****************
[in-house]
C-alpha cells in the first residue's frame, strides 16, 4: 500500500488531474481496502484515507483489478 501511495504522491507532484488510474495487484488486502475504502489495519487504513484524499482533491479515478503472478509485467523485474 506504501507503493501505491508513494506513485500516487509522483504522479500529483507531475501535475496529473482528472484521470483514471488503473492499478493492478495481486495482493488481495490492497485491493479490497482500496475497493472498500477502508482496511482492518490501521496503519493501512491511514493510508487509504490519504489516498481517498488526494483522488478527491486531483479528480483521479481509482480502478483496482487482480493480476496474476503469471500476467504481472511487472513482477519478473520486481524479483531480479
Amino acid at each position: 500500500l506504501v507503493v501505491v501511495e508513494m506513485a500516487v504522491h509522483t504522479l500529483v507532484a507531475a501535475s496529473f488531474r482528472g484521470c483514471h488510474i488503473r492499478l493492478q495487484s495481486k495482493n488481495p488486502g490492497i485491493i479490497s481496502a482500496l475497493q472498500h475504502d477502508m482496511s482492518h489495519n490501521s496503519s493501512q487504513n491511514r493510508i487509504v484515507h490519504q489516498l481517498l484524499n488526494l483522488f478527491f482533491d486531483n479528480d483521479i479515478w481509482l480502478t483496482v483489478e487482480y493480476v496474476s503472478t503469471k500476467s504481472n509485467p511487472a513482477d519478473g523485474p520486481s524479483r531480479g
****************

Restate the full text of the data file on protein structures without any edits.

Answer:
[in-house]
C-alpha cells in the first residue's frame, strides 16, 4: 500500500488531474481496502484515507483489478 501511495504522491507532484488510474495487484488486502475504502489495519487504513484524499482533491479515478503472478509485467523485474 506504501507503493501505491508513494506513485500516487509522483504522479500529483507531475501535475496529473482528472484521470483514471488503473492499478493492478495481486495482493488481495490492497485491493479490497482500496475497493472498500477502508482496511482492518490501521496503519493501512491511514493510508487509504490519504489516498481517498488526494483522488478527491486531483479528480483521479481509482480502478483496482487482480493480476496474476503469471500476467504481472511487472513482477519478473520486481524479483531480479
Amino acid at each position: 500500500l506504501v507503493v501505491v501511495e508513494m506513485a500516487v504522491h509522483t504522479l500529483v507532484a507531475a501535475s496529473f488531474r482528472g484521470c483514471h488510474i488503473r492499478l493492478q495487484s495481486k495482493n488481495p488486502g490492497i485491493i479490497s481496502a482500496l475497493q472498500h475504502d477502508m482496511s482492518h489495519n490501521s496503519s493501512q487504513n491511514r493510508i487509504v484515507h490519504q489516498l481517498l484524499n488526494l483522488f478527491f482533491d486531483n479528480d483521479i479515478w481509482l480502478t483496482v483489478e487482480y493480476v496474476s503472478t503469471k500476467s504481472n509485467p511487472a513482477d519478473g523485474p520486481s524479483r531480479g